White Negroes by Lauren Michele JacksonWhite Negroes: When Cornrows Were in Vogue ... and Other Thoughts on Cultural Appropriation by Lauren Michele Jackson
Published by Beacon Press on November 12, 2019
Source: Purchased
Genres: Essays, Race and Racism, Non-fiction
Pages: 185
Format: eBook
Purchase at Bookshop.org or Purchase at Amazon
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Exposes the new generation of whiteness thriving at the expense and borrowed ingenuity of black people--and explores how this intensifies racial inequality.

American culture loves blackness. From music and fashion to activism and language, black culture constantly achieves worldwide influence. Yet, when it comes to who is allowed to thrive from black hipness, the pioneers are usually left behind as black aesthetics are converted into mainstream success--and white profit.

Weaving together narrative, scholarship, and critique, Lauren Michele Jackson reveals why cultural appropriation--something that's become embedded in our daily lives--deserves serious attention. It is a blueprint for taking wealth and power, and ultimately exacerbates the economic, political, and social inequity that persists in America. She unravels the racial contradictions lurking behind American culture as we know it--from shapeshifting celebrities and memes gone viral to brazen poets, loveable potheads, and faulty political leaders.

An audacious debut, White Negroes brilliantly summons a re-interrogation of Norman Mailer's infamous 1957 essay of a similar name. It also introduces a bold new voice in Jackson. Piercing, curious, and bursting with pop cultural touchstones, White Negroes is a dispatch in awe of black creativity everywhere and an urgent call for our thoughtful consumption.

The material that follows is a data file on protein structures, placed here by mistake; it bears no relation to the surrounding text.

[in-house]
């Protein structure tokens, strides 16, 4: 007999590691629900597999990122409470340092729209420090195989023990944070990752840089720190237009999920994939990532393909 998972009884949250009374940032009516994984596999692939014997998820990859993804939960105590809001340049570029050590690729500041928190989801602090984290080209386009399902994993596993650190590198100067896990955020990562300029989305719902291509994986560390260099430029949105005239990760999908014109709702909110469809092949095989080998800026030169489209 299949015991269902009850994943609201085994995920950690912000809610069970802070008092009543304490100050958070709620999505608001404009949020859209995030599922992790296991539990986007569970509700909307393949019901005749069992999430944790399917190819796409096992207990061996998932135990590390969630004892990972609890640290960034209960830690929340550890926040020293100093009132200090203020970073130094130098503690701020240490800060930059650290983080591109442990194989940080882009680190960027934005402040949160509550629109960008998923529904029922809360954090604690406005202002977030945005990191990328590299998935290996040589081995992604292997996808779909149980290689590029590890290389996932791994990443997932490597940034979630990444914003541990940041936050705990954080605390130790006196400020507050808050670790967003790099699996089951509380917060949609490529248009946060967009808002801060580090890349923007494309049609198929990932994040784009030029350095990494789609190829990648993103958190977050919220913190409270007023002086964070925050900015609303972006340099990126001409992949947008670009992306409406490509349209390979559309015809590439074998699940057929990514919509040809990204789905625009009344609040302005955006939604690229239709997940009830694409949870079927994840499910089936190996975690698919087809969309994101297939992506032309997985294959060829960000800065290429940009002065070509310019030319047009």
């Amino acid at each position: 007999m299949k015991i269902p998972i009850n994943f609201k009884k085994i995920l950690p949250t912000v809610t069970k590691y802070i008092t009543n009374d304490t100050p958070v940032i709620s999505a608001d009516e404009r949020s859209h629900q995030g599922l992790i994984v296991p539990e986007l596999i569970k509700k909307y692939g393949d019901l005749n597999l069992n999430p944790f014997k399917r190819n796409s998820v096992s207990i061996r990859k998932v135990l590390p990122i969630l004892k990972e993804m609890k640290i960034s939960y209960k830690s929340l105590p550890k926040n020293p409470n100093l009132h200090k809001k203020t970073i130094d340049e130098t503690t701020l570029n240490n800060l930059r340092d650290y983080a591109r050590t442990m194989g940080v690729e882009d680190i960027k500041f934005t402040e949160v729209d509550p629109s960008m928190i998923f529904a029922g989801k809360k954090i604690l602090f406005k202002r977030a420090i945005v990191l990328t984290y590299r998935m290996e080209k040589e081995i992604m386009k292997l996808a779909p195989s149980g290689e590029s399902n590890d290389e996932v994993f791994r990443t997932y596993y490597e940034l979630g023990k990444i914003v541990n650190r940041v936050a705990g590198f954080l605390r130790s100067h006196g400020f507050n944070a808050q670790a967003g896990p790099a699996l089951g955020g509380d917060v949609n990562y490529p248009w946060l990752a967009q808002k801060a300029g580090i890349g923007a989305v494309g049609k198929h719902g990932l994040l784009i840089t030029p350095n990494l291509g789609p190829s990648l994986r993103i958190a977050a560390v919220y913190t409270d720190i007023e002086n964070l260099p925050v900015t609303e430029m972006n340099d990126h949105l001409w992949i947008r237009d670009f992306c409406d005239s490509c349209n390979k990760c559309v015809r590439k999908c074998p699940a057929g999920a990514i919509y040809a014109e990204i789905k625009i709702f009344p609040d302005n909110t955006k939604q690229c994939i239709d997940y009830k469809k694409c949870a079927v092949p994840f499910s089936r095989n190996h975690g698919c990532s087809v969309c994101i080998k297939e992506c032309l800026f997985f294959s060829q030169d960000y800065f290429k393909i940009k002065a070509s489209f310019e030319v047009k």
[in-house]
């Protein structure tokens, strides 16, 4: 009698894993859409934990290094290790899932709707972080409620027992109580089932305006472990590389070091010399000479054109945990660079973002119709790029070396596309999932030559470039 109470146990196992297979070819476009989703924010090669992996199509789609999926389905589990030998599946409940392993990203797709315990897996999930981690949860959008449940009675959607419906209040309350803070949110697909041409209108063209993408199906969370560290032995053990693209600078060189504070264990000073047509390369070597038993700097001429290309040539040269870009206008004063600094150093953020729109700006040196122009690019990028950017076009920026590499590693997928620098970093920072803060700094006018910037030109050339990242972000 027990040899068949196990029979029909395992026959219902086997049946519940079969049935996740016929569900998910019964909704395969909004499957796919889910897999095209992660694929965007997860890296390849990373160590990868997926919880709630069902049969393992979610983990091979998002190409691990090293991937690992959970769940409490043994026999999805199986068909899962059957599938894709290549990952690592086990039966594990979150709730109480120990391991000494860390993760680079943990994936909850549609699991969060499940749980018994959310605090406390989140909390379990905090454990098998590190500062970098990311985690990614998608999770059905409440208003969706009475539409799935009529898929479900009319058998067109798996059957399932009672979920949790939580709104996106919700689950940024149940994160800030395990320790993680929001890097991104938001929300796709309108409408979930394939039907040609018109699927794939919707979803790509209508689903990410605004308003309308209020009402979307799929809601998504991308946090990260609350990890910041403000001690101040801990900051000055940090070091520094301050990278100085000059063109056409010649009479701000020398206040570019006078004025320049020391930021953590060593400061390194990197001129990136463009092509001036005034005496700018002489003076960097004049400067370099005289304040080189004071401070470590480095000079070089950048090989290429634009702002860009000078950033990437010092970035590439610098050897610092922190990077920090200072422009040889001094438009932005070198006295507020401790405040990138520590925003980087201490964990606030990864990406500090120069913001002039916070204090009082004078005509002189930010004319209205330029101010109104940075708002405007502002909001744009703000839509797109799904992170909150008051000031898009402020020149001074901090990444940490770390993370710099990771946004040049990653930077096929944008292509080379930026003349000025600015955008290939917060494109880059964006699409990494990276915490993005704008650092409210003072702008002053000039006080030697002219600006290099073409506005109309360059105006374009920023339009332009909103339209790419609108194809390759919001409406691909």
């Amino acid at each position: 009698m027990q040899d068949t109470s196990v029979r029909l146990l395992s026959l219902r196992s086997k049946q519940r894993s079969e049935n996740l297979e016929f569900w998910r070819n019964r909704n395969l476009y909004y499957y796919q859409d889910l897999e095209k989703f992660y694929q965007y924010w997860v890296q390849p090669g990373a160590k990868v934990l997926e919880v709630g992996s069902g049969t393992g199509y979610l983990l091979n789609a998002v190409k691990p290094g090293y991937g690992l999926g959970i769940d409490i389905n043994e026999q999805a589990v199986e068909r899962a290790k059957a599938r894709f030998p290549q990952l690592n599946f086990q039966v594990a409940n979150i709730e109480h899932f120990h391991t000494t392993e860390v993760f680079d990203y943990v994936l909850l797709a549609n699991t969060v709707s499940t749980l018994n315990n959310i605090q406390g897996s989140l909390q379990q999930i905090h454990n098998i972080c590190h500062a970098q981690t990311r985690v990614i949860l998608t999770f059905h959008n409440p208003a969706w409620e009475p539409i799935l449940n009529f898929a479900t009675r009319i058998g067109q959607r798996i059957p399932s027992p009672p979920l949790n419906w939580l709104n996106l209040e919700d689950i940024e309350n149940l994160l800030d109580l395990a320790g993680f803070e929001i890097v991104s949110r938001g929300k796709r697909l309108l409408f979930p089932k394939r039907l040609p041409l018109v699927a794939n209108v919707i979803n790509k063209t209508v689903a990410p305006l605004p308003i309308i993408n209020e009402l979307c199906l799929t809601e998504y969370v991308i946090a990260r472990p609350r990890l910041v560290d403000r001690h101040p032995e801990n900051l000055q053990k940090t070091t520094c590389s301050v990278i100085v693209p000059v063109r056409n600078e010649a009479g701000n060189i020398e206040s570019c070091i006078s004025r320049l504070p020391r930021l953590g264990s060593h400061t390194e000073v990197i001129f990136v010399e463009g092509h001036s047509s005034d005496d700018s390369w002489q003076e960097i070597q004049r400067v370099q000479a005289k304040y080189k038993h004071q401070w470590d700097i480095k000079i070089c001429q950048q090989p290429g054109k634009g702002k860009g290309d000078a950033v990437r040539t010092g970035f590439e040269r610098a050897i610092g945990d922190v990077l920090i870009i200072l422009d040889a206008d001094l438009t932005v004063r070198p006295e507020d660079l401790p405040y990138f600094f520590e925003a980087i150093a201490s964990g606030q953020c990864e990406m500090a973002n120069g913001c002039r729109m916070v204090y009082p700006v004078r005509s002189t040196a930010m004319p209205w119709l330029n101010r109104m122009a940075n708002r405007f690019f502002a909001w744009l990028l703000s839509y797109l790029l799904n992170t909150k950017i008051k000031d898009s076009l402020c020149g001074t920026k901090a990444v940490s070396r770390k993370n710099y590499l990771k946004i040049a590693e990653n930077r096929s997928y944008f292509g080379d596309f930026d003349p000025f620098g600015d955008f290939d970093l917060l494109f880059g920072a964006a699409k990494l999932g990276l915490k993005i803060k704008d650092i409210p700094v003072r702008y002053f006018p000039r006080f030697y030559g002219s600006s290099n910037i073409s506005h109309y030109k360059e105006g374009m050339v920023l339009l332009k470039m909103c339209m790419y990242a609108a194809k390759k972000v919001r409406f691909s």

White Negroes is a great collection of essays around cultural appropriation and how it relates to power and privilege. It’s a short book, but each of the topics, music, art, fashion, language, economy, feels like it’s covered well with data and references and examples that get the author’s points across. The book is well structured, meticulously researched, and very readable. I do admit that I did miss some of her cultural references, current musicians or memes or whatever that I’m just not familiar with.

White Negroes is definitely worth reading. I learned a lot. Obviously, I knew cultural appropriation exists, but I don’t have a clear concept of how prevalent it is and how damaging to the black community. And some of the examples are just outrageous. Jackson doesn’t suggest there are easy answers or that the topics are clear cut. She does ask us to respect, recognize, and pay the creators, and to recognize how we contribute to the issues. “…it is a call to more alertness, more intensity, more care, and more fluency in the racial dramas performed as part and parcel of business as usual.”

About Lauren Michele Jackson

Lauren Michele Jackson’s writing has appeared in The Atlantic, Buzzfeed, Eater, Essence, New York magazine, The New Yorker, The Paris Review, Rolling Stone, Teen Vogue, and The Best American Food Writing 2018, among other places. Her first book, White Negroes, is a collection of critical essays on race and appropriation, forthcoming from Beacon Press in November 2019. She holds a PhD from the University of Chicago and teaches in the departments of English and African American Studies at Northwestern University.


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